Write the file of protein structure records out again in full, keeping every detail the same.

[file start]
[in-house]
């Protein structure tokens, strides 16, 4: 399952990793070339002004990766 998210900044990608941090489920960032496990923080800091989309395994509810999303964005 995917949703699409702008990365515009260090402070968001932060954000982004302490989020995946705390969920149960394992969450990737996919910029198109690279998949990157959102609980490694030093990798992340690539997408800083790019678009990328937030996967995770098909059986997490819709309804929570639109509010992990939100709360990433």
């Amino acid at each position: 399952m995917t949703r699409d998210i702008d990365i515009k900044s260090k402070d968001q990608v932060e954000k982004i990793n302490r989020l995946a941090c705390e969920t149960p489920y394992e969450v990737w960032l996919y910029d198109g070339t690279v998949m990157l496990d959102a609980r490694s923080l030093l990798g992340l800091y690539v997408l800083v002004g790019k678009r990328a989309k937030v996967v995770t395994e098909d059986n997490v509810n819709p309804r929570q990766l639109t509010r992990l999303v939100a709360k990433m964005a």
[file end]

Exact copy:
[in-house]
């Protein structure tokens, strides 16, 4: 399952990793070339002004990766 998210900044990608941090489920960032496990923080800091989309395994509810999303964005 995917949703699409702008990365515009260090402070968001932060954000982004302490989020995946705390969920149960394992969450990737996919910029198109690279998949990157959102609980490694030093990798992340690539997408800083790019678009990328937030996967995770098909059986997490819709309804929570639109509010992990939100709360990433």
């Amino acid at each position: 399952m995917t949703r699409d998210i702008d990365i515009k900044s260090k402070d968001q990608v932060e954000k982004i990793n302490r989020l995946a941090c705390e969920t149960p489920y394992e969450v990737w960032l996919y910029d198109g070339t690279v998949m990157l496990d959102a609980r490694s923080l030093l990798g992340l800091y690539v997408l800083v002004g790019k678009r990328a989309k937030v996967v995770t395994e098909d059986n997490v509810n819709p309804r929570q990766l639109t509010r992990l999303v939100a709360k990433m964005a």